Given the industry, geography and politics involved, however, matters were never going to be quite that straightforward. In what has become a complex game of three-dimensional chess, there have been seemingly endless discussions about various pipeline concepts, their geopolitical implications and economic feasibility. This is understandable, as the different projects have numerous stakeholders, including transit governments, gas buyers, transportation companies and international financial institutions that are involved in project financing.
But we have finally entered the critical phase in the decision-making process. The discussions will now have to focus sharply on reality, not on pipedreams. This is because the consortium operating the giant Shah Deniz phase-2 gas field in Azerbaijan, which is expected to go on stream by 2018, will shortly
|We have entered the critical phase in the decision-making process. The discussions will now have to focus sharply on reality, not on pipedreams|
On the 10th of February this year, during the cold wave, the Shah Deniz Consortium selected the Trans Adriatic Pipeline (TAP) as its chosen transportation solution for the southern route option to Europe. TAP will transport gas via Greece and Albania, across the Adriatic Sea to southern Italy and further to Western Europe.
This southern route decision is final and irreversible. The Shah Deniz Consortium has explicitly excluded the rival Interconnector Turkey-Greece-Italy (ITGI) project from the race. ITGI was really two projects in one: a Greek onshore section and an offshore leg linking the Greek Ionian coast to southern Italy. Many industry observers questioned the lack of a credible solution to explain how more than 550 kilometres of new-build onshore pipeline would be financed and made available on time, especially given that the Greek state owned natural gas pipeline operator DESFA would construct the pipeline. There were also technical questions about the ability to scale up the offshore section to take more gas and the capabilities of its shareholders (Greek gas supplier DEPA and Edison) to deliver the infrastructure or indeed buy the gas.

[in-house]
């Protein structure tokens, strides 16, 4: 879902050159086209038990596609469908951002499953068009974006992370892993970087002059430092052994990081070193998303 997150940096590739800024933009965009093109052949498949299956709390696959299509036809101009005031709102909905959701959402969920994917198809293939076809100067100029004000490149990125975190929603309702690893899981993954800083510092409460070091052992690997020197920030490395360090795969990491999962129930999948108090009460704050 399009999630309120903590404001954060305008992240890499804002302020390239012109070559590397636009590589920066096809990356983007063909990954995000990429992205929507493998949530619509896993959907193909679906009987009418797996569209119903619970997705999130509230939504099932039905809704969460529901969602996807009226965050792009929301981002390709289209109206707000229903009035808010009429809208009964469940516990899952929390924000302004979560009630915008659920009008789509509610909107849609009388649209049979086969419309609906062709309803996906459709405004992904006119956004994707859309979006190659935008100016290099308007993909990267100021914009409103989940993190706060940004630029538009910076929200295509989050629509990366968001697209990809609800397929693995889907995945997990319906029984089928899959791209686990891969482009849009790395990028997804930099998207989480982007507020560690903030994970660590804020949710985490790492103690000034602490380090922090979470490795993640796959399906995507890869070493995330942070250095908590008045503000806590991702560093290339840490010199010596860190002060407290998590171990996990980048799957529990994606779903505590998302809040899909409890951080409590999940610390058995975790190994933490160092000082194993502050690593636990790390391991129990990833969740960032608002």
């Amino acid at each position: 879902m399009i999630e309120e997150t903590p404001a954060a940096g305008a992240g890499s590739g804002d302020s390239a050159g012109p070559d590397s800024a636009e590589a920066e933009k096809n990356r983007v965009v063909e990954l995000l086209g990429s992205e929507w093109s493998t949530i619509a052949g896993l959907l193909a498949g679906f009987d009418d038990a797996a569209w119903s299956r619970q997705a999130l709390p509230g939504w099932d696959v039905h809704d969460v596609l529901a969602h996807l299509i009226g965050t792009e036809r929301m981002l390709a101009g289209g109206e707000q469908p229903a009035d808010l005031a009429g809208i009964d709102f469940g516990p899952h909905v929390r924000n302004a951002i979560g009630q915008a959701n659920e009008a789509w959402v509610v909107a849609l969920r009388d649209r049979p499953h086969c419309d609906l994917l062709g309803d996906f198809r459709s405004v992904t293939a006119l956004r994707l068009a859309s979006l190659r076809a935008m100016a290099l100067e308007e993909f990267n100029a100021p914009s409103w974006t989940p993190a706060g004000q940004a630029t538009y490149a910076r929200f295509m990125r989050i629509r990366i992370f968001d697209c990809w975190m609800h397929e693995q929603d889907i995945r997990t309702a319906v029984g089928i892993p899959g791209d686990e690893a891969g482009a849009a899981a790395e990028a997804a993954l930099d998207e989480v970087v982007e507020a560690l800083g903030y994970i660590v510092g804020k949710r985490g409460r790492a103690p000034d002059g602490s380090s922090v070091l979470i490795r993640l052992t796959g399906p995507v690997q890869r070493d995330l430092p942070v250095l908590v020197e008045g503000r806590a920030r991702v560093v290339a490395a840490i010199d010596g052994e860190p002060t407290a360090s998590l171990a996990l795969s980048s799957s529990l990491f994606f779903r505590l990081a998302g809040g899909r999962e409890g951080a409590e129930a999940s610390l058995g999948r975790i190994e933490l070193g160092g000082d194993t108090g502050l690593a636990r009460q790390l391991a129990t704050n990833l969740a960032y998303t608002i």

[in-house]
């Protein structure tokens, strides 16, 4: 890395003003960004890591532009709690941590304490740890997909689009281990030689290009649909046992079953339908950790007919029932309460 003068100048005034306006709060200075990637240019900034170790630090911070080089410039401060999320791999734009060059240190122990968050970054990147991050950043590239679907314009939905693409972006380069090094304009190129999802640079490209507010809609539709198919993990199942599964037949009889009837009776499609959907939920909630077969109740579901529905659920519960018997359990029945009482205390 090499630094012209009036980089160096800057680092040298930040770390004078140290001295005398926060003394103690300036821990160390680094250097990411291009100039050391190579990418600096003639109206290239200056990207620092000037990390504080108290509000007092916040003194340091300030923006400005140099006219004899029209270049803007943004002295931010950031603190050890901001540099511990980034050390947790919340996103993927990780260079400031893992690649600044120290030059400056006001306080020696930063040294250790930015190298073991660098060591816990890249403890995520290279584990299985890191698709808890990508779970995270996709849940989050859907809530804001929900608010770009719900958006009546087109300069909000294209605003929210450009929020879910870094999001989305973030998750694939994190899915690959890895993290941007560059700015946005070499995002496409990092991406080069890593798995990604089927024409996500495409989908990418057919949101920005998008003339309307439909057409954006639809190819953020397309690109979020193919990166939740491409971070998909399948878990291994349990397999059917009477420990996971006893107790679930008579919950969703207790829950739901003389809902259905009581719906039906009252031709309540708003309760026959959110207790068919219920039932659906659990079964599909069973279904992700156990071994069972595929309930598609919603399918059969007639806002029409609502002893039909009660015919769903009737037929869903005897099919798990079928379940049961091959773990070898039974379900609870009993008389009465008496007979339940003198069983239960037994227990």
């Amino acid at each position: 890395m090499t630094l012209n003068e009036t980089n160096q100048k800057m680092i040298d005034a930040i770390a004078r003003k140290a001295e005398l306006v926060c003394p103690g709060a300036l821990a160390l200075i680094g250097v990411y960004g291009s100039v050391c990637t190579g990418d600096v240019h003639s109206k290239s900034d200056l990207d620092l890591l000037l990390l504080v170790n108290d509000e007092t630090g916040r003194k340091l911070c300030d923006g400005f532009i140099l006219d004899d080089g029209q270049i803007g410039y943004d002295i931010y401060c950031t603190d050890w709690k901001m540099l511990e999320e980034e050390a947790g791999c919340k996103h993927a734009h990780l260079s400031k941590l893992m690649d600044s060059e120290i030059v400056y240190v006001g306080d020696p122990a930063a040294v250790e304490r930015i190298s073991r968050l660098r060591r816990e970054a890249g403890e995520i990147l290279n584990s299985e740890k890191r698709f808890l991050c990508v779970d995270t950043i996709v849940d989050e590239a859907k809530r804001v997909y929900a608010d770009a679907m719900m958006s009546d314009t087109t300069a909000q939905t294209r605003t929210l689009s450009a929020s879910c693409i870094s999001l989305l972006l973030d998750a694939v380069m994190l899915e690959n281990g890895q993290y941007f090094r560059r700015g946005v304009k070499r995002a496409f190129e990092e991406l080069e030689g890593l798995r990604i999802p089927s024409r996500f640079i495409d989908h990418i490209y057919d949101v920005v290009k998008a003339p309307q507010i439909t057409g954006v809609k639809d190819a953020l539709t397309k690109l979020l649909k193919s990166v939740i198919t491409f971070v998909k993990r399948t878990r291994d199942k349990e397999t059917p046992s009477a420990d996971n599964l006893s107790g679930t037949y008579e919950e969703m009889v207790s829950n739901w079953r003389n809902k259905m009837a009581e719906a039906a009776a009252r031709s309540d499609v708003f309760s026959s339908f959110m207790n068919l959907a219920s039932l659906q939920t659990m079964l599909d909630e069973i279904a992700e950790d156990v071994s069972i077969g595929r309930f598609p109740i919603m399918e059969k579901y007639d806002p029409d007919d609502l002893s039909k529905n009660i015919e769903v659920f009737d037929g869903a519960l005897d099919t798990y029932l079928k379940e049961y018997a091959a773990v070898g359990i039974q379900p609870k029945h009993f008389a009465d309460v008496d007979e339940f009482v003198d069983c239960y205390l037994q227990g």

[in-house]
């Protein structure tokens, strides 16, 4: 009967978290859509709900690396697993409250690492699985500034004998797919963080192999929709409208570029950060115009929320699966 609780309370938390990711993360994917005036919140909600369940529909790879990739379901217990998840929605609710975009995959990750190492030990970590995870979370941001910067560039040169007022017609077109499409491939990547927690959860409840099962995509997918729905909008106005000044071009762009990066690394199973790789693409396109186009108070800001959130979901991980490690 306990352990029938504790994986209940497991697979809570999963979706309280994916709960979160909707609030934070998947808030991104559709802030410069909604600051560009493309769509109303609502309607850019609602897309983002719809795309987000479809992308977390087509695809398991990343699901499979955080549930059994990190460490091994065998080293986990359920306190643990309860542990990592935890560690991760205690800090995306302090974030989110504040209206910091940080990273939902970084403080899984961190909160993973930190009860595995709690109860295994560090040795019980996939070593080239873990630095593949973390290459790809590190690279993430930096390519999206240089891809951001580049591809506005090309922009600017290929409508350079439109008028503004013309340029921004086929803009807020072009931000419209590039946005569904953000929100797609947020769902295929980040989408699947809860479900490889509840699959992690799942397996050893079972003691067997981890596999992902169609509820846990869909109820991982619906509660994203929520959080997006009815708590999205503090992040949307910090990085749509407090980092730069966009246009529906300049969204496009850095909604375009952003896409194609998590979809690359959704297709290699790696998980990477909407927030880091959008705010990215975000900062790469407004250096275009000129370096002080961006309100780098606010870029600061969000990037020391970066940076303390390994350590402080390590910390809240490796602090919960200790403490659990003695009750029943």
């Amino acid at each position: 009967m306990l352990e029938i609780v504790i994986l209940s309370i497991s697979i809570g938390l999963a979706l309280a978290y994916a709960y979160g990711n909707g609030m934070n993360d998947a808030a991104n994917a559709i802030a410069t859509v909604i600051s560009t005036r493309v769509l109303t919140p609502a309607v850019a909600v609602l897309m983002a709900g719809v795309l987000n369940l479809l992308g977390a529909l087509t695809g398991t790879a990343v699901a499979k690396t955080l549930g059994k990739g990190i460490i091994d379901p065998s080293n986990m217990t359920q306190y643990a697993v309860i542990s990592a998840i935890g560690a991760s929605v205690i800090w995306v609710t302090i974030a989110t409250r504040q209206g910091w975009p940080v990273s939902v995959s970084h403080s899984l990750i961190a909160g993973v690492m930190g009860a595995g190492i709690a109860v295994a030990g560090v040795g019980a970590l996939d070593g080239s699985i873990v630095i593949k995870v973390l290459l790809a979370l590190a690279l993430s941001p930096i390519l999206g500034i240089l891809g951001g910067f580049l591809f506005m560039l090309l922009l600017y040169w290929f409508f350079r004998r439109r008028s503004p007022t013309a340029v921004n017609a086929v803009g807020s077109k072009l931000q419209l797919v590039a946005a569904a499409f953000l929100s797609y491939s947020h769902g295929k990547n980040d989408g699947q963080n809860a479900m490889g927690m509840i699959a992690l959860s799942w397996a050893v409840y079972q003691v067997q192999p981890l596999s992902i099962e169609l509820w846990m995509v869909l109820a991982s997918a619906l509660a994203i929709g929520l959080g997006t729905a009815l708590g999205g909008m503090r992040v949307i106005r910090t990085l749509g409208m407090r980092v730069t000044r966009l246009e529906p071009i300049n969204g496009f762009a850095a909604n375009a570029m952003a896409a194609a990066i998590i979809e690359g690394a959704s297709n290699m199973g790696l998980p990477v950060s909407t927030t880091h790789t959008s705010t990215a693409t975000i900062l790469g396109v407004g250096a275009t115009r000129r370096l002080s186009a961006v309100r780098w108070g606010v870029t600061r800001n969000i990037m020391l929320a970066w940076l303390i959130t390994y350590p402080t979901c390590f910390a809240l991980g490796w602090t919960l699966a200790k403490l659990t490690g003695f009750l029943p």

The approach of TAP is to construct and finance a new-build pipeline across the territory of Greece from Komotini (near the Turkish-Greek border) to the Albanian border, across Albania and the Adriatic Sea to Italy, a distance of some 800 kilometres. In addition, the TAP shareholders have confirmed their willingness to enter into a joint venture with DESFA for the Greece onshore section. Albania, which has gained a lot of stability since it became a NATO member in 2009, has signalled time and again that it will do its utmost to cooperate with the TAP consortium when it comes to planning and constructing the pipeline.
All this can be achieved because TAP's main shareholders Eon and Statoil represent some of Europe's most experienced and capable onshore and offshore pipeline construction management and pipeline operators. With these important players and the third large shareholder, Switzerland's energy utility EGL Group, TAP is also perceived to have credible financial support behind it.
The Shah Deniz Consortium is also considering a preferred northern route option to Central Europe. The two candidates for this route are the previously favoured but now deeply troubled Nabucco project and, a late-comer to the game, the South East Europe Pipeline (SEEP). This choice is expected to be made by the end of June 2012. The final decision between either a southern route (TAP) or a northern route, or indeed a combination of the two, then needs to be taken by June 2013.
Nabucco's fortunes have waxed and waned as dramatically as the plot of the Verdi opera after which it is named. But ironically, despite its eccentric connection to Italy, this country has never been part of its grandiose plans. An entire article could be written about Nabucco alone (and many have been), but suffice it to say that - with controversy over Hungary's continued participation, doubts about the commitment of German utility RWE, the driving force behind the Nabucco consortium, and the billion-Euro question of where all the gas will come from to fill the pipeline - its chances are virtually nil.
|The Trans-Anatolian Natural Gas Pipeline (click to enlarge) (c) Natural Gas Europe|
Add to that an increasing unwillingness by EU member states to unnecessarily antagonise the Russians, who see Nabucco as a direct threat to their long-standing dominance as a gas supplier to Europe and have initiated their own pipeline projects as a direct response, and the 'Nabucco neutral' position of the European Commission, once a vocal supporter, and the outlook looks very bleak for the former front-runner. Indeed, during BP's Annual Forum in Berlin on May 24, BP Executive Director Iain Conn stated unambiguously that the original Nabucco concept will not be taken into consideration by the Shah Deniz consortium, although there is still a chance for a smaller, scaled down "Nabucco-West" pipeline.